THE GIRL WHO WOULDN’T DIE HUNTS THE KILLER WHO SHOULDN’T EXIST.
“The future is not as loud as war, but it is relentless. It has a terrible fury all its own.”
Harper Curtis is a killer who stepped out of the past. Kirby Mazrachi is the girl who was never meant to have a future.
Kirby is the last shining girl, one of the bright young women, burning with potential, whose lives Harper is destined to snuff out after he stumbles on a House in Depression-era Chicago that opens on to other times.
At the urging of the House, Harper inserts himself into the lives of the shining girls, waiting for the perfect moment to strike. He’s the ultimate hunter, vanishing into another time after each murder, untraceable-until one of his victims survives.
Determined to bring her would-be killer to justice, Kirby joins the Chicago Sun-Times to work with the ex-homicide reporter, Dan Velasquez, who covered her case. Soon Kirby finds herself closing in on the impossible truth . . .
“But she was the kind of girl you couldn’t keep down. Unless you cut her up and caved in her skull.”
The Shining Girls follows Harper, a crude serial killer from the 1930’s that can hop through time; and Kirby, the spunky young woman that got away. This book was incredibly ambitious in its premise and I spent a great deal of my time reading the book wondering if it could deliver and I can happily say that I wasn’t disappointed.
The story is a heavily character driven dive through recent American history, from the Great Depression in the 1930’s all the way up to the early 1990’s. I was impressed by the amount of research that was put into this book, each decade having enough detail to get a good feel for the era. Many of the characters were pretty well fleshed out for such short chapters, and I found myself liking many of them.
My favorite part of the story, though, was the tragedy that was Harper because of how very flawed and human he is. He views himself as commanding, charming, persuasive, but to many of his victims he’s just downright creepy. He thinks himself calculating yet he makes mistakes left and right. He has a drive to rise up from the trenches of poverty and starvation from his own era, to be powerful. His choice of victims are all women in a great act of femicide, because he has this dire need to feel masculine. He chooses women that he views as invincible, that shine with ambition in order to assert his dominance by snuffing them out. He thinks he has this divine purpose, a destiny to fulfill because he wants it so desperately, even though the reality is that it’s simply senseless violence with no real meaning. He obsesses over the murders, returning to the scene of the crimes over and over to get off. Harper is pathetic.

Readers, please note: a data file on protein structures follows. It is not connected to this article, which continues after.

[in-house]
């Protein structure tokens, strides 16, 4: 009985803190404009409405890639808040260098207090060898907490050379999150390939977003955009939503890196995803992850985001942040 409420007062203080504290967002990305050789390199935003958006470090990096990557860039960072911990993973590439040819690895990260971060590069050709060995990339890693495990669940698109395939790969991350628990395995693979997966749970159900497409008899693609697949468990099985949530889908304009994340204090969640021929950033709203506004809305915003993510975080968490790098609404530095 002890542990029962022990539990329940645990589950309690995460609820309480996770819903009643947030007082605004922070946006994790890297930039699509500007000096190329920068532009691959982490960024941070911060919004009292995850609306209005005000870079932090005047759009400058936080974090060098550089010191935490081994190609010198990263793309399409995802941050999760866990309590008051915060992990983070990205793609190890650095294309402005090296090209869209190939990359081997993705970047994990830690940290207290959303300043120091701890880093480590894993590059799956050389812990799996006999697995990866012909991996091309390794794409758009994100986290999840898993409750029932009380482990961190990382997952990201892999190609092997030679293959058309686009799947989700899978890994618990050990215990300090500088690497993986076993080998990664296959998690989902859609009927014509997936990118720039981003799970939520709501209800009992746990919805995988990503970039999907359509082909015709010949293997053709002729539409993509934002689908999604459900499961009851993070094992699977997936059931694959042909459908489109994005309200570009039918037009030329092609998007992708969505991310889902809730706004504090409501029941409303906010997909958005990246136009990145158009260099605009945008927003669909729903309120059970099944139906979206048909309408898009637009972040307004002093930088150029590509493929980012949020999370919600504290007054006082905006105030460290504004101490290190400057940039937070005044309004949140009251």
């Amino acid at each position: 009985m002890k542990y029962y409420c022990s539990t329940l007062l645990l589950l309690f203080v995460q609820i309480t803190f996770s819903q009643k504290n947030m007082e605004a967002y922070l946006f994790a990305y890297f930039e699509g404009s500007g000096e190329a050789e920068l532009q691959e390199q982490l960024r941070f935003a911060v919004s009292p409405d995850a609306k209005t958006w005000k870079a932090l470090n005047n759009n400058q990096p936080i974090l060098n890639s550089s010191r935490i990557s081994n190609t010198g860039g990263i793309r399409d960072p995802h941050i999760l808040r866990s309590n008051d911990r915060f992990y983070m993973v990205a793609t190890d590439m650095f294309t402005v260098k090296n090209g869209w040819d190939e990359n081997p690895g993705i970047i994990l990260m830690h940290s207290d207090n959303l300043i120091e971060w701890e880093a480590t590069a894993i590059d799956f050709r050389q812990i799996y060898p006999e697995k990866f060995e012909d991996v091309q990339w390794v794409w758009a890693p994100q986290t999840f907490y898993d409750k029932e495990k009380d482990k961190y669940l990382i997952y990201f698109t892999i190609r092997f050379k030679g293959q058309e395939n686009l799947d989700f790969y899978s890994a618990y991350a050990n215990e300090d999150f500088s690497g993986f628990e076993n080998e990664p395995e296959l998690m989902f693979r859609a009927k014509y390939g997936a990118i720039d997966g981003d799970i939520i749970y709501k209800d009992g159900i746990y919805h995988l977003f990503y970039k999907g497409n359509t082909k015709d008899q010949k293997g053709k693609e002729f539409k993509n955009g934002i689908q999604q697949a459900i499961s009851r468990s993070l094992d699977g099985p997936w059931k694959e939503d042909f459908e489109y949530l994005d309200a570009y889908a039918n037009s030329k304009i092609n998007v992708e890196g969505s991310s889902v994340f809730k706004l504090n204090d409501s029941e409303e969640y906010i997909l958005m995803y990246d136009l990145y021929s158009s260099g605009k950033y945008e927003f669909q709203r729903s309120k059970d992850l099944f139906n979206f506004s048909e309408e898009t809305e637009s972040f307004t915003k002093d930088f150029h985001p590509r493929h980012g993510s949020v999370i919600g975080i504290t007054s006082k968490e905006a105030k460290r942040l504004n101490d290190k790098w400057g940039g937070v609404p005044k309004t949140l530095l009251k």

It was a refreshing change from the stereotypical smooth, genius archetype that glorifies killers. I didn’t know right away that this book was meant to be a feminist novel, but that’s what I took away from not only Harper’s struggle with masculinity, but with the strong and fiercely independent female characters all throughout the book.
There were a couple of problems with the book, however, that I feel need to be addressed. The mash up of genres is both a good and bad aspect of the story. The middle chapters where romance comes into play to me was really distracting and feels out of place. The tagline describing the novel also states that “the girl who wouldn’t die hunts the killer who shouldn’t exist” but honestly, it didn’t feel much like Kirby was really hunting the killer. Looking for connections with other murder cases and investigating some wild hunches, yes, but really she spends most of the book developing her bond with Dan. I would have really liked for this to be more of a cat and mouse type of hunt between Kirby and Harper.
The chapters with Harper were much more interesting, but even those became a little repetitive. We as the reader follow Harper as he stalks his victims in childhood, waiting for the right time to strike when they reach adulthood. While it was necessary for the plot to detail the characters to both connect them to the greater chain of paradoxes and to show Harper’s descent, the violence is excessive and extremely detailed, and after a while it started to feel more like torture porn. It just got tiring after a while.
Despite its flaws, I thought this book was good, and I mean really good. I loved the way that the time paradoxes were handled, time travel stories tend to be tricky and usually end up with a couple of glaring loop holes. The loops are handled in a way that I found satisfying and this book is easily my favorite time travel novel I’ve ever read. It is truly unique and a story I won’t soon forget.
Strengths: Unique, handles the web of time paradoxes well
Weaknesses: Mash-up of genres is disjointing, romance is distracting at best, repeated murder scenes gets wearisome
Warnings: Extreme violence, gore, language, sex